But don’t get too fixated on those exact weights. The U.S. government allows for minor variances in the weight of a new coin. These are called tolerances.

In the case of the rare 1983-D copper penny, it weighs 3.0 grams — which is within the 0.13-gram (plus or minus) tolerance permitted for the traditional copper pennies.

So, if you find a 1983 copper penny that weighs, say, 3.05 grams, don’t spend it thinking it’s “too light” to be a copper penny… It just might be the real McCoy!

How To Determine A Penny’s Weight

Curious how you can weigh your pennies?

There are 2 good ways to weight pennies yourself:

  1. Buy a coin scale that can measure in increments of 1-100th of a gram. Gram scales are really cheap, and many are available for less than $20. It’s totally worth buying a scale like this so you can more easily look for rare error coins such as the 1983-D copper penny.
  2. Try the drop test. All you’ve got to do is drop your penny against a hard surface — such as a wooden table. Copper pennies ring like little bells when they hit the hard surface, whereas zinc pennies make only a dull clicking sound.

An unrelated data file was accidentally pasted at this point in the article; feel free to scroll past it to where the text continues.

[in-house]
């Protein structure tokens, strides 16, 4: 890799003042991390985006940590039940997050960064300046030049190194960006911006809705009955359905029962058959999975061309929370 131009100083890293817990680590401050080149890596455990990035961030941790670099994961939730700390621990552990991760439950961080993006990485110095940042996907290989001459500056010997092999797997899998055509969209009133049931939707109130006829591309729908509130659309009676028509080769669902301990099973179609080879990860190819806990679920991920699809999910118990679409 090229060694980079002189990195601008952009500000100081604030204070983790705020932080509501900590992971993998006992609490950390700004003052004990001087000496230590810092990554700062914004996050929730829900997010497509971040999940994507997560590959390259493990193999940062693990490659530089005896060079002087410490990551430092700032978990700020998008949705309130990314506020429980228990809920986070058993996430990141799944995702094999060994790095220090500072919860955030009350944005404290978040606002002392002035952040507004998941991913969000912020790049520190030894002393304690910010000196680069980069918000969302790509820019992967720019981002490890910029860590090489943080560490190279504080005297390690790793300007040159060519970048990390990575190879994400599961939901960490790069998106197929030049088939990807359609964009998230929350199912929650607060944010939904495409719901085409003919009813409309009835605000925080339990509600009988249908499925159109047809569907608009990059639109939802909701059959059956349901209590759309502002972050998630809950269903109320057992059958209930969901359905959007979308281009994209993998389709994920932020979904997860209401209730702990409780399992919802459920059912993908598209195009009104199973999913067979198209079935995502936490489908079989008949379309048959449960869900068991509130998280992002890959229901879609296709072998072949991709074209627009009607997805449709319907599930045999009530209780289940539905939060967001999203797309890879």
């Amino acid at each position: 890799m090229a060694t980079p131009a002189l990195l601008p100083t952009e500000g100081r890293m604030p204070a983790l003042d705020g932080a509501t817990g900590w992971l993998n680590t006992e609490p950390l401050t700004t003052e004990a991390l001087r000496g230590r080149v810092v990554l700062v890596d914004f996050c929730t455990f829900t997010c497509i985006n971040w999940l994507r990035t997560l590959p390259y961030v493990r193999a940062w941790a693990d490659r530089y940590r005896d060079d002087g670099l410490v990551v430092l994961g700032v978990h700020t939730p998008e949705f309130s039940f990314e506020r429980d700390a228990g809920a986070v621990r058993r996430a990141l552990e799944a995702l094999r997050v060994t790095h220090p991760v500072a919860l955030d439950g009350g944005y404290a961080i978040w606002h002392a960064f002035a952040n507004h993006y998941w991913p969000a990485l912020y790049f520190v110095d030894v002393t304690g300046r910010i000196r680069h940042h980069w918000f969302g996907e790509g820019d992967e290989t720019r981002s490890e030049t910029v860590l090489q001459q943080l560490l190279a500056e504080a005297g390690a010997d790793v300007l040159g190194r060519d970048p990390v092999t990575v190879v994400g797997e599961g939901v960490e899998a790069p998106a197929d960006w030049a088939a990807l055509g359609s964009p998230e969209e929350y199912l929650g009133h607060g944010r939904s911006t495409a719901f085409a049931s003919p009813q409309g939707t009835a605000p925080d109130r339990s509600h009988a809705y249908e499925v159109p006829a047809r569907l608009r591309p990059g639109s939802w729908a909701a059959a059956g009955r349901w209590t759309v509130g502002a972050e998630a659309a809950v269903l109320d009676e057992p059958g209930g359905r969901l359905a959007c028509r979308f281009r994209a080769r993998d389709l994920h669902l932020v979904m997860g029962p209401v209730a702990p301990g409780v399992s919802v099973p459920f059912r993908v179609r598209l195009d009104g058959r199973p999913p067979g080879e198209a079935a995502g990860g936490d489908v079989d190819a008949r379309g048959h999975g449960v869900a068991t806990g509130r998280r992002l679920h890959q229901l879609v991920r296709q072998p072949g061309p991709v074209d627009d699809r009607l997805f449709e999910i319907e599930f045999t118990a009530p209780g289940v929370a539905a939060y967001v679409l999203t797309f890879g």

TIP: The penny drop test is generally foolproof, but it’s still better to weigh your pennies to really tell which ones are zinc versus copper.

Other Rare Copper Penny Errors

Hopefully you find a 1983 copper penny, but if you don’t, no worries. There are many other rare copper penny errors you can look for.

Here’s a list of just a few of the most popular copper penny errors you may find:

And there could be other rare copper penny error coins floating around that nobody has even heard about yet.

So, what’s the takeaway?

Check your change — and don’t be so hasty to cast aside those post-1982 pennies as non-collectible coins!

More About Copper Pennies

In addition to the links I’ve included above, here are some other resources to help you learn more about your copper penny: